The comic book world – heck, the world in general – noticed something interesting in 1992. That was the year that DC Comics decided to kill off Superman, who died in an epic fight with the bizarre creature Doomsday in the streets of Metropolis.
Now, Superman had died before. Just a few short years earlier, in 1986, the Superman that fans had known since his debut in Action Comics in June 1938 died – in a manner of speaking – when DC decided to reboot the character and jettison a lot of Superman history.
Over the decades, Superman and his alter ego, Daily Planet reporter Clark Kent, had gone through a lot of changes. Kryptonite had come and gone and come again. Clark and Lois married. Heck, Clark even – in the early 1970s – had gone to work in TV, for a Metropolis station owned by the conglomerate that owned the Planet.
But the death of Superman in 1992 drew attention from the world’s news media. I was sitting in a journalism awards ceremony a few months later and heard a clever real life newspaper headline – “Superman rests in crypt tonight” – recognized.
So the world at large paid attention to that development and many others since, including the more recent death of Captain America, the “coming out” of the original Green Lantern and other happenings.
Of course, these comic book developments are common and are frequently undone. Captain America’s sidekick Bucky stayed dead only for so many decades.
So when news broke the other day that Clark Kent had quit his job at the Daily Planet, I rolled my eyes.
Not just because it was another case of the media paying attention to the latest deviation in the quickly-approaching-a-century history of comic books.
But because it seemed like just another cheap stunt to shake things up in comics, an entertainment that does pretty well at movie theaters but struggles in its original print medium sometimes.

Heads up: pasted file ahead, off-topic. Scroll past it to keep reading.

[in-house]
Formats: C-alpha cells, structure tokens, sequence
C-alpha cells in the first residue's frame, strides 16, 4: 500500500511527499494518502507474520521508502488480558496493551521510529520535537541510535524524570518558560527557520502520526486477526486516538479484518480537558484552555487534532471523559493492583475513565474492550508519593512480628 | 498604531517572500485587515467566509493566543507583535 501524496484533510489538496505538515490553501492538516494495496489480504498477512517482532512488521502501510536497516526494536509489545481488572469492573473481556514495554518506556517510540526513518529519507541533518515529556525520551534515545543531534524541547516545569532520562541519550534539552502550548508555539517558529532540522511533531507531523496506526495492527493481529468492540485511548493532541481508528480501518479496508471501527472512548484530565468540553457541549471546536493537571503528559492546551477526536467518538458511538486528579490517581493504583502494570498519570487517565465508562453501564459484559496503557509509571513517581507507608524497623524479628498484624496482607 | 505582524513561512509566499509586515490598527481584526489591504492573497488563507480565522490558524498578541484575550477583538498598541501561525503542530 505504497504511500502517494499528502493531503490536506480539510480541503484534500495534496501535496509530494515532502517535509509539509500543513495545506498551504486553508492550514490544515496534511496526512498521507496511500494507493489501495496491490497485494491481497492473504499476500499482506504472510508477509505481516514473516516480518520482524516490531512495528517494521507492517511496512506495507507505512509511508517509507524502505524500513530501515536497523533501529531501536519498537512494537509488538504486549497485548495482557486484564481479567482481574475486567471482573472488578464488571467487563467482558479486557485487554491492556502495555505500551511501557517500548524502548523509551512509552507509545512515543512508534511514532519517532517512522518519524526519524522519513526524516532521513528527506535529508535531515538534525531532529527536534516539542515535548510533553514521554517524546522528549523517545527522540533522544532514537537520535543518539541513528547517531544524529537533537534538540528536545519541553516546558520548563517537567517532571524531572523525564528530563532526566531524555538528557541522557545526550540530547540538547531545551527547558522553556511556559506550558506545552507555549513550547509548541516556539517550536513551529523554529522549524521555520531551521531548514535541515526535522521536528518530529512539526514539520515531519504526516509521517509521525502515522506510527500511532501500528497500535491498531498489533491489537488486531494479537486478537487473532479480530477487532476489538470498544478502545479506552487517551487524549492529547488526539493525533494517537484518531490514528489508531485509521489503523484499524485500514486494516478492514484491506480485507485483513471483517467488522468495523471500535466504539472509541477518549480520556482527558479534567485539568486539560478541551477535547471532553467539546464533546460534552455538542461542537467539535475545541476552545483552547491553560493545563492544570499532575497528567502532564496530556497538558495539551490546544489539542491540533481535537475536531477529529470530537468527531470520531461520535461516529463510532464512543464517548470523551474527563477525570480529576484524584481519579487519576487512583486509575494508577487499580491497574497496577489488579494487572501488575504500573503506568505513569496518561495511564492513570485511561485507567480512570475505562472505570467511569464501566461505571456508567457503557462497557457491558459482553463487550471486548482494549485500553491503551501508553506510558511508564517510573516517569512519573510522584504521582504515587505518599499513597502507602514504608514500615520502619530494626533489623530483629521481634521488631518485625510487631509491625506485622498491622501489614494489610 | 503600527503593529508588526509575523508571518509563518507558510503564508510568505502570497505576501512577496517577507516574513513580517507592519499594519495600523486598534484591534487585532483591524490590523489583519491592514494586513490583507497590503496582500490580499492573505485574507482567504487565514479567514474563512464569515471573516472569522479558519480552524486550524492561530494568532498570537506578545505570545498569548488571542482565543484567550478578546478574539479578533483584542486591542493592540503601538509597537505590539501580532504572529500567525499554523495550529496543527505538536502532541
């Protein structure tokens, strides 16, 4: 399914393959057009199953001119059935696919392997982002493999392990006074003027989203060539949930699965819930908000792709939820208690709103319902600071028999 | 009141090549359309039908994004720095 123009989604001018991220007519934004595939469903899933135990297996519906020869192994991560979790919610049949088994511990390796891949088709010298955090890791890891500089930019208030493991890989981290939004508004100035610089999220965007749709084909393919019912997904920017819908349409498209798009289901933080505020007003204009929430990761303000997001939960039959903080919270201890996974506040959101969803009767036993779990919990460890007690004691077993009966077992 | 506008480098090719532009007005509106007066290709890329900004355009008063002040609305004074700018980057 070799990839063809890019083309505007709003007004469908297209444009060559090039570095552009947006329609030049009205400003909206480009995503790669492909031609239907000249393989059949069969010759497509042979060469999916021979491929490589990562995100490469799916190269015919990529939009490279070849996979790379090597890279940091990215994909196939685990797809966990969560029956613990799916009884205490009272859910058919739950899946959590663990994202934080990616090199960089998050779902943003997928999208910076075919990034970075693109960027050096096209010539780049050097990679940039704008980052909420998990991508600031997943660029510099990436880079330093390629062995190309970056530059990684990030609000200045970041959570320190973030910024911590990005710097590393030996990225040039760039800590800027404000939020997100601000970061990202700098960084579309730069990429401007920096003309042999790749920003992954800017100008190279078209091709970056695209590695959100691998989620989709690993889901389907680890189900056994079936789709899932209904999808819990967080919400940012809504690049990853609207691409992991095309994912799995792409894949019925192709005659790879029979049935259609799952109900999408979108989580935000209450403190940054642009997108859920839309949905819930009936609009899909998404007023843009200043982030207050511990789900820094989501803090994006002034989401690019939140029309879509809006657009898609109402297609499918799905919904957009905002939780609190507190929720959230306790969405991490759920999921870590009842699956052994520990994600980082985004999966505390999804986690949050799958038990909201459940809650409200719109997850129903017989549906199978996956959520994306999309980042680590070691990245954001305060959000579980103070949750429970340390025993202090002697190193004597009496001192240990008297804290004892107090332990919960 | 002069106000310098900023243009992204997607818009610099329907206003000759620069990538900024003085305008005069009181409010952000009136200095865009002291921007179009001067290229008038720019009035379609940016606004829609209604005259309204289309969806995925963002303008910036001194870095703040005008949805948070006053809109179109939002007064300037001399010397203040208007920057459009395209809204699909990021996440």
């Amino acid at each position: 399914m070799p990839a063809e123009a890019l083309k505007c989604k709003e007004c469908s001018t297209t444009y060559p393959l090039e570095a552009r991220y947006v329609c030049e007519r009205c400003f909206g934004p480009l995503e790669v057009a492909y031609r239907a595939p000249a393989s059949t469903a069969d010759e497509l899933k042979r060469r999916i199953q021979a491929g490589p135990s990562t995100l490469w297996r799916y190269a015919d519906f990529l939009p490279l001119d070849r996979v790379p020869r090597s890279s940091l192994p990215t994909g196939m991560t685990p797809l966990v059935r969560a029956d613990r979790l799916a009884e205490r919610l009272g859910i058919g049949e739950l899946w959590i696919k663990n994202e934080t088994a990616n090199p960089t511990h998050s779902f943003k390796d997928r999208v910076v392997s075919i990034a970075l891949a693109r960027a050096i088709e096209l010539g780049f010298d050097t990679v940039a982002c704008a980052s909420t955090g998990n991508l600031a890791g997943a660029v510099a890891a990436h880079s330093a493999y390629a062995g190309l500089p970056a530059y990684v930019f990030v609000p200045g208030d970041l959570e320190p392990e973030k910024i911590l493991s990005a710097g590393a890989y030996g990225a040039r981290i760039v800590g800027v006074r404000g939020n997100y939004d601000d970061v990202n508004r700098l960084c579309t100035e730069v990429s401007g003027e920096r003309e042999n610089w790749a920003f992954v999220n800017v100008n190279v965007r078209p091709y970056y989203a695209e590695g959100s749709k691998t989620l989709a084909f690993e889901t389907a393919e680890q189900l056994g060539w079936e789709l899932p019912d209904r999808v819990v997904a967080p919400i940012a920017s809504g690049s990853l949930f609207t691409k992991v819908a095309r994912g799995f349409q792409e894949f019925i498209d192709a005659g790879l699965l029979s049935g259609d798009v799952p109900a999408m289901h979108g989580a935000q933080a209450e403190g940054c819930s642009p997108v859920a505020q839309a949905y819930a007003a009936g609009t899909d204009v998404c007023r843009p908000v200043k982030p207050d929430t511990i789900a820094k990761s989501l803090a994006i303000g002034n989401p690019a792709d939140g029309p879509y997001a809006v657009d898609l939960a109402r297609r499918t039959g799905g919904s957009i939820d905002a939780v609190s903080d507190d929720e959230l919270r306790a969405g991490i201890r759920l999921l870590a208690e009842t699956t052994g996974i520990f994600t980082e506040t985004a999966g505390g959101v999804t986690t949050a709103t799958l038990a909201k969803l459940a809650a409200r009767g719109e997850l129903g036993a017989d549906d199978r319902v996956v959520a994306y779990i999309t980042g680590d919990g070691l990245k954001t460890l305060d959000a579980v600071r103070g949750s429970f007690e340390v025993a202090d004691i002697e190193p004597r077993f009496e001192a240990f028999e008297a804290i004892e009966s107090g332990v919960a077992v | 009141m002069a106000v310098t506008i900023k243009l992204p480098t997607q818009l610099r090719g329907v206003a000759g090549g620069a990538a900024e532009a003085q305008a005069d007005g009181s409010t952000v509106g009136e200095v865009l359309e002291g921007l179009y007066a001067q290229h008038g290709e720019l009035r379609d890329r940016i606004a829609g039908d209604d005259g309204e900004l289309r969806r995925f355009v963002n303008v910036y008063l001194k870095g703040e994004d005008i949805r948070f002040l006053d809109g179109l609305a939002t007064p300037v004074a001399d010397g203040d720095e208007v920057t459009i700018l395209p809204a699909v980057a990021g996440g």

But I was also shaking my head because this wasn’t the Clark who had covered every major event since the dawn of World War II, the guy who wore a fedora and raced to the scene of a catastrophe – with a layover to quickly change into red-and-blue tights and take care of the problem.
This wasn’t even the “groovy” Clark who reported on the air for TV in the 1970s.
No, this was the recently rebooted Clark, just 27 years old and a veteran of five whole years in journalism.
This Clark was frustrated by the focus of the Planet and girlfriend-no-more Lois Lane on the trivial: Entertainment and celebrities and fringe players looking to be famous for no good reason.
So that Clark decided, rather than write stories so meaningful that Perry White couldn’t NOT put them on 1-A, to call it quits.
It’ll be interesting to see how long this change lasts – I predict a year, tops – before he goes back to the Planet.
Or maybe DC will do something truly surprising and truly reboot Superman, totally reinventing the character.
I somehow doubt that’ll happen, though.
After all, there’s a reason Superman adopted the identity of Clark Kent. It’s because Clark and other reporters are where the action is. They quickly recognize problems that need to be addressed – particularly in Superman’s early career as a social crusader – and define them as a job for Superman or fodder for a well-written news article.
Want to surprise us, truly surprise us, DC? Either kill Clark Kent – more effectively than you killed Superman two decades ago – and truly shake up the Super status quo or get Clark the hell back to work.
And get off my lawn while you’re at it.